Cindy Romaine and I met
at Nike when we both worked in the Design Resources Group. She, Kevin Carroll
and I continue to connect and work together in the betterment of all we do, for
and within the companies we work for. We recognize that the future is
collaborative, and our ways of working reflects this. The outcome is greater
and our success is greater as a result. Here are a few thoughts on the power of
collaboration for our futures.
As we continue to experience a collaborative effect in competitive
business, social innovation and cultural creativity, our interconnectivity will
only become more robust.
Web 2.0 tools and powerful networks have accelerated collaboration
and the availability of useful knowledge. Almost anyone can easily follow new
ideas and like-minded people for little or no cost. Groups collaborate because
the scope, scale, and interconnectivity of the problems that we are tackling
are too big to face alone. Fundamentally, we collaborate because it is part of
our nature as human beings. On the most primitive level, connections support
our survival. We share information for the betterment of all.
Combining the need to collaborate and the power of Web 2.0
makes this a powerful trend. Both of us agree that a fundamental shift is in
place, and only the most future ready will surf the wave.
In the realm of sustainability, collaboration offers us
access to coordinated action. Darcy Winslow, principal of DSW Collaborative and one-time GM of
Sustainability at Nike, powerfully states:
“What is it going to take to change
the game for future generations?
unprecedented collaboration, innovation fearlessness, and a huge sense of
Darcy clearly points out that it’s no longer business as
usual. In the 21st century, we need to get messy and we can’t afford turf wars.
We need to agree to some big, hairy, audacious goals.
Here’s a case in point: Bill Gates, one of the world’s
wealthiest people, presented his one wish—not his goal or his plan, but his
wish—at this year’s TED conference. What is his wish? Innovating to zero carbon
emissions. It’s a wish, because even with the considerable resources Mr. Gates commands,
he cannot address the problem in isolation. Moving the needle on carbon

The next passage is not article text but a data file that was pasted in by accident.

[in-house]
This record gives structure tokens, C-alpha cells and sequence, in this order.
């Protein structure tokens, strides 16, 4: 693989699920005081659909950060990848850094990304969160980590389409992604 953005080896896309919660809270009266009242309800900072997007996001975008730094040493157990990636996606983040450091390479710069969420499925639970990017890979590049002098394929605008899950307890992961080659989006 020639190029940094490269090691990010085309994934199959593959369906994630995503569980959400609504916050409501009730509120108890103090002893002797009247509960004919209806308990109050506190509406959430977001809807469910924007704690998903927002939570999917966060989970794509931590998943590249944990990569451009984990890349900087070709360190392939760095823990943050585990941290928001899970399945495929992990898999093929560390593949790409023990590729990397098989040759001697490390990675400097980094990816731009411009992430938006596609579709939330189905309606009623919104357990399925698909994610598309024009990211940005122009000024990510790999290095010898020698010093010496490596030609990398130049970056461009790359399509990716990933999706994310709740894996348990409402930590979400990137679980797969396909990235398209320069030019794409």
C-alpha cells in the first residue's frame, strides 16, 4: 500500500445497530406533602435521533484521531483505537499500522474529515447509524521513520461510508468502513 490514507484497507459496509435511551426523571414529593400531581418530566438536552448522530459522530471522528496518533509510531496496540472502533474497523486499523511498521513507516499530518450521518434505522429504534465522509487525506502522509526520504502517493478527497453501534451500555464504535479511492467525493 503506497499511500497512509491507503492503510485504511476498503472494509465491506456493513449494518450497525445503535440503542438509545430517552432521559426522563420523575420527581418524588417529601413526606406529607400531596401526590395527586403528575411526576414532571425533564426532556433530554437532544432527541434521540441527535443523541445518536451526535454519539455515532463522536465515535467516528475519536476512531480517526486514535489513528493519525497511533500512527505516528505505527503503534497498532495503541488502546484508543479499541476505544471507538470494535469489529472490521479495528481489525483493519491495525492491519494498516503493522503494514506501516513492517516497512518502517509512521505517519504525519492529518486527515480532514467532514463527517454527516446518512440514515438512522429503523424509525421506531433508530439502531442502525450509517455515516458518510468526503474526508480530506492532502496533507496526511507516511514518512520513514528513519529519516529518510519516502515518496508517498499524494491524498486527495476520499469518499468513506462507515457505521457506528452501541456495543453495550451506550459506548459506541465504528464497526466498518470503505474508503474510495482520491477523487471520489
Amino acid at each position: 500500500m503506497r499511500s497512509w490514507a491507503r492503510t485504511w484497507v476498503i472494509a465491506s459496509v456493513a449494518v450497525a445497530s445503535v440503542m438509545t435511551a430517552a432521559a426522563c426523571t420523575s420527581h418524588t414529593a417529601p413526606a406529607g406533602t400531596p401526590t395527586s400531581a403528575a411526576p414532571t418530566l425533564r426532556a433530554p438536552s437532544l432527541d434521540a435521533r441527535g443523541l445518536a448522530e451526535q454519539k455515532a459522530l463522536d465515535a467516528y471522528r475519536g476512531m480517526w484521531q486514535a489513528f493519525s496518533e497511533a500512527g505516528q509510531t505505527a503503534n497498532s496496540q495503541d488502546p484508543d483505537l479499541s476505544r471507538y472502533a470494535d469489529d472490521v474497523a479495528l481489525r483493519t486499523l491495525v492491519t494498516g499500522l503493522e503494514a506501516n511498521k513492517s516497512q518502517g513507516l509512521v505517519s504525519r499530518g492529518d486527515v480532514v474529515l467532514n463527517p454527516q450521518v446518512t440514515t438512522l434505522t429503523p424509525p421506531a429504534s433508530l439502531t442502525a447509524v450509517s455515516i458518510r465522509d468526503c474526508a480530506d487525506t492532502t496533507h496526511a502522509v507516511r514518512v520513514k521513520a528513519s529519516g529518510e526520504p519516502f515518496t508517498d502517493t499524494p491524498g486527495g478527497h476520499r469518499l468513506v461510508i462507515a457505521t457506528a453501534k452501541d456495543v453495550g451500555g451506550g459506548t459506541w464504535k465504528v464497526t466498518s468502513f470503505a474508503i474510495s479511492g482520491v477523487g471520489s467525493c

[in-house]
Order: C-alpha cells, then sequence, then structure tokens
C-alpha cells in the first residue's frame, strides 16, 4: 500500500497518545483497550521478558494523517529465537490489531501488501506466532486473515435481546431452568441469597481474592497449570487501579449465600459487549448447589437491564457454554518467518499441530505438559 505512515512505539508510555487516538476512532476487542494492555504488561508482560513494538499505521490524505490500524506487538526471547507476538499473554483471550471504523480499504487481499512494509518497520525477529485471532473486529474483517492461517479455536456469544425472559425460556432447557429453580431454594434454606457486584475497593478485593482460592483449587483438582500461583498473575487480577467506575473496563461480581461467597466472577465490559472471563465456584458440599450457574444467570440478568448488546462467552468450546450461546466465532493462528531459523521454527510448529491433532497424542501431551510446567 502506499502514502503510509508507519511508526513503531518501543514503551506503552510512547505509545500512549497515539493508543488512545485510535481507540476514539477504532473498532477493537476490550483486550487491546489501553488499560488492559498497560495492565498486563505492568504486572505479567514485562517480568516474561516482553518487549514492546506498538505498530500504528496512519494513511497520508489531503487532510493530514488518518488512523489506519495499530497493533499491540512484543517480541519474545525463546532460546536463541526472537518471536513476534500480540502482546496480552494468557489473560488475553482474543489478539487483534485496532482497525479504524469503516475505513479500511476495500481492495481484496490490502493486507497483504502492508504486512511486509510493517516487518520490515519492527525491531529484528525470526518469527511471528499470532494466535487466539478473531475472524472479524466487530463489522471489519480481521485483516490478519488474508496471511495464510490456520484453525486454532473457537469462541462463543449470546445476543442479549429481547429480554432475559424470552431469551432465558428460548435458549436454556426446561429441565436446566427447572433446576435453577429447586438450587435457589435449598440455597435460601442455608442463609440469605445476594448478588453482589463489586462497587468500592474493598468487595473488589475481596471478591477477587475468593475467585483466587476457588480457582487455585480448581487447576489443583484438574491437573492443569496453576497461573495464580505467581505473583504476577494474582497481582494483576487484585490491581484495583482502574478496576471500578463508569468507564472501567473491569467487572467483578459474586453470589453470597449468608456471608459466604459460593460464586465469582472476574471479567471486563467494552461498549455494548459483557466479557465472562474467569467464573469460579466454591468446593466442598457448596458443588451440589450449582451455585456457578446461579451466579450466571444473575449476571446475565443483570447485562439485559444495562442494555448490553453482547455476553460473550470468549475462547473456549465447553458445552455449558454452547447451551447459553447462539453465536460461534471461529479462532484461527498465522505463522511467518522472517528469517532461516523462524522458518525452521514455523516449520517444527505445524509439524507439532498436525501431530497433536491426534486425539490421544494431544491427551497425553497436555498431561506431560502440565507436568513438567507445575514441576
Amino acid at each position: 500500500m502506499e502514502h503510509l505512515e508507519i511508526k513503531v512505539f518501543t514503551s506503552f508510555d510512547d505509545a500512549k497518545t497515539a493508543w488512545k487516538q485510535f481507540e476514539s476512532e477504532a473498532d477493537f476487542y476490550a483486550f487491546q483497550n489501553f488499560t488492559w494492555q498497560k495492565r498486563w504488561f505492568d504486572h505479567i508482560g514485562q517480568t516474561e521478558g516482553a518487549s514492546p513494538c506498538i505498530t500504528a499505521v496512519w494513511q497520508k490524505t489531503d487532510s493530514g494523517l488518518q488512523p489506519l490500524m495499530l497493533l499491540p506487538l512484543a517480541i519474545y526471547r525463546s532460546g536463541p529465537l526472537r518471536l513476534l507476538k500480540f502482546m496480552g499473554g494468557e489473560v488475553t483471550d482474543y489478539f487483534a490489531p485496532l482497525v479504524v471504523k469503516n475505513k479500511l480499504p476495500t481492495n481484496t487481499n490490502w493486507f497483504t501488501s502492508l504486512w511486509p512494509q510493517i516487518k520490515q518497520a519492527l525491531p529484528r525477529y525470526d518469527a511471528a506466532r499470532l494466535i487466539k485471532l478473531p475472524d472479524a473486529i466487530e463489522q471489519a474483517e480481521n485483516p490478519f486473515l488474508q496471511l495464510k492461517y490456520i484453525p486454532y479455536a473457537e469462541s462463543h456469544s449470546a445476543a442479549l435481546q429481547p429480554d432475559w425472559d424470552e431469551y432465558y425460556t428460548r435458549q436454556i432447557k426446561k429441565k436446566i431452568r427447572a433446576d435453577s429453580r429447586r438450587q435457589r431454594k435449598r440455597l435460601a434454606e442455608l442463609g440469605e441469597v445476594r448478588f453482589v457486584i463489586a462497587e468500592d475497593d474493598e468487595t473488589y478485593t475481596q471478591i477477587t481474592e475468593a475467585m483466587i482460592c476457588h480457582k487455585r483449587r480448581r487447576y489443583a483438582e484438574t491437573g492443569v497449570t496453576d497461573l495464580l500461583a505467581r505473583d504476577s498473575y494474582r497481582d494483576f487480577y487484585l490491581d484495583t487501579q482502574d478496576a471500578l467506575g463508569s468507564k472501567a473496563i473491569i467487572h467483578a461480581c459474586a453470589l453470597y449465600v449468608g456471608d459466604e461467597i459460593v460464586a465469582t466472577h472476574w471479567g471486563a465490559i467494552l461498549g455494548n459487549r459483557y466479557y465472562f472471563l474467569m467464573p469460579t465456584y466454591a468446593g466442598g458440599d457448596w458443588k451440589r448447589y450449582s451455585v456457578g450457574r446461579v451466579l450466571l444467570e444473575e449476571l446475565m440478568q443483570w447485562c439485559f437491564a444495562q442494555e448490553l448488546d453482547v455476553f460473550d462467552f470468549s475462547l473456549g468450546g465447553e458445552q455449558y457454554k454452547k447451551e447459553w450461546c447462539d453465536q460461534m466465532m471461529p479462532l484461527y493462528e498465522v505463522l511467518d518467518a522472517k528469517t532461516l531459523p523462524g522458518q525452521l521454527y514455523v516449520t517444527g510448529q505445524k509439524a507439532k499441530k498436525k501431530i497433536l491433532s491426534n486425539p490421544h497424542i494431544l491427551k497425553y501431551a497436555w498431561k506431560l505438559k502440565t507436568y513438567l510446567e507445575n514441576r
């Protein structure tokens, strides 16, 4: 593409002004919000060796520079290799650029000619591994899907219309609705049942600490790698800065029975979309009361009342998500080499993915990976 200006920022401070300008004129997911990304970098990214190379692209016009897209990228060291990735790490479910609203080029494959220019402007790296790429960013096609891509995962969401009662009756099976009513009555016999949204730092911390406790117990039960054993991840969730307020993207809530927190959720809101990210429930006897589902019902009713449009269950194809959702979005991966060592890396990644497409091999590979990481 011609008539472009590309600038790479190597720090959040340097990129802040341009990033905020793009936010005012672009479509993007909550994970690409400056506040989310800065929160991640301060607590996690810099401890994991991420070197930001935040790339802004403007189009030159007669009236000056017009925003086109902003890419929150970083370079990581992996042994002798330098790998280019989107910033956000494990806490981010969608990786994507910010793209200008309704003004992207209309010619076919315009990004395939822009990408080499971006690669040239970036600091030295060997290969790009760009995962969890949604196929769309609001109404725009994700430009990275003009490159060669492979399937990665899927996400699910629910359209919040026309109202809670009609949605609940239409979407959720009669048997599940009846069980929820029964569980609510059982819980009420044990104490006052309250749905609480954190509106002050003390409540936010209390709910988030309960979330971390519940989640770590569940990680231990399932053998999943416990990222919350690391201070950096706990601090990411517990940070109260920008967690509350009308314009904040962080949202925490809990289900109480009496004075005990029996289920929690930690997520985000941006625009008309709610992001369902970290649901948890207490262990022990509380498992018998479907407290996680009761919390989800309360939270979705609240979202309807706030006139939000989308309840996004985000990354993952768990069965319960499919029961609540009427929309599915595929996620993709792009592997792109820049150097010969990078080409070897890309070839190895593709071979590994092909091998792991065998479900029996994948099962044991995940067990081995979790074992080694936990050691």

emissions requires a highly coordinated collaboration of industry, government
entities, NGOs, and individuals, each with very different motives. It should be
exciting to watch.
The giving and getting culture is native to Generation G.
They focus on generosity versus greed, and push open-source versus proprietary.
Everyone is invited to be a part of this paradigm, this generation is inclusive
and is not aged based.
Collaboration is empowering some interesting projects and
generating some strange bed-fellows. Here are just a few examples:
– is a marketplace for collaborating on intellectual property focused on
sustainability. Superficially, it looks like members are giving away valuable
and usually closely guarded corporate secrets, but information is deliberately
shared in order to broaden access to sustainable processes by anyone, even
Project – is an independent forum of leaders committed to
leveraging the interactive web and the benefits of collaborative technology to
solve government’s complex problems. Powered by the National Academy of Public
Administration, this “wikified” space is designed to share ideas on
the adoption of Web 2.0 technologies in the field of public governance.
Collaboration on Clean Energy – this non-profit organization brings
together international expertise and technologies with the goal of accelerating
the use of clean, efficient energy in China. Their aim is to create visible
change within 10 years.
Youth are working within this paradigm. They are moving
from hipster to helpster with incredible sites and projects such as:
Jerri Chou (see
our blog on her)
and ideation platform by The Feast Conference in collaboration with Nokia
– Mike Wallace, an associate from the west coast who moved to Amsterdam, is
working with a group to unify the global standard messaging around what we mean
by a financial eco bottom line. Take a look at these links:
GRI Reporting Trends
Presentations which includes the latest statistics
for 1300+ reporting organizations
So please, share your stories. We’d like to hear about your
collaborative efforts. How are you coordinating action? Did you create a shared
vision first? Are you taking advantage of social networking tools? Do tell.
Of course, we collaborated to produce this blog post.